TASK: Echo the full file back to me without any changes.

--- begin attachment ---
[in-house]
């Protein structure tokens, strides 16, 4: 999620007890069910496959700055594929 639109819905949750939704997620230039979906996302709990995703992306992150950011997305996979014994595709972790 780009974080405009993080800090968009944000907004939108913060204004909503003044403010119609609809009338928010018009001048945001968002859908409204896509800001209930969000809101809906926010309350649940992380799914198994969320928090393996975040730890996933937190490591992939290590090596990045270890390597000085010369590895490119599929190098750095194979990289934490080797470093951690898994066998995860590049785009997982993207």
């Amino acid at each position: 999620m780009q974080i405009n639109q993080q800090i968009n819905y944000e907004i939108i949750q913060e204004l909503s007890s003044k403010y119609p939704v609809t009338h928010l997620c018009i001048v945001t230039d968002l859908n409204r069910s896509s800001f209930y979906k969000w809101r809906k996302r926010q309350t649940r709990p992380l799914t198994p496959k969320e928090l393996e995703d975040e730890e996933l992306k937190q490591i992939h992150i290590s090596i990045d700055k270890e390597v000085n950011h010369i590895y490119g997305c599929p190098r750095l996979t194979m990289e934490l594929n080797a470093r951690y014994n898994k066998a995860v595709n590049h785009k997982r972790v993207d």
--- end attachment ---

[in-house]
């Protein structure tokens, strides 16, 4: 999620007890069910496959700055594929 639109819905949750939704997620230039979906996302709990995703992306992150950011997305996979014994595709972790 780009974080405009993080800090968009944000907004939108913060204004909503003044403010119609609809009338928010018009001048945001968002859908409204896509800001209930969000809101809906926010309350649940992380799914198994969320928090393996975040730890996933937190490591992939290590090596990045270890390597000085010369590895490119599929190098750095194979990289934490080797470093951690898994066998995860590049785009997982993207």
């Amino acid at each position: 999620m780009q974080i405009n639109q993080q800090i968009n819905y944000e907004i939108i949750q913060e204004l909503s007890s003044k403010y119609p939704v609809t009338h928010l997620c018009i001048v945001t230039d968002l859908n409204r069910s896509s800001f209930y979906k969000w809101r809906k996302r926010q309350t649940r709990p992380l799914t198994p496959k969320e928090l393996e995703d975040e730890e996933l992306k937190q490591i992939h992150i290590s090596i990045d700055k270890e390597v000085n950011h010369i590895y490119g997305c599929p190098r750095l996979t194979m990289e934490l594929n080797a470093r951690y014994n898994k066998a995860v595709n590049h785009k997982r972790v993207d």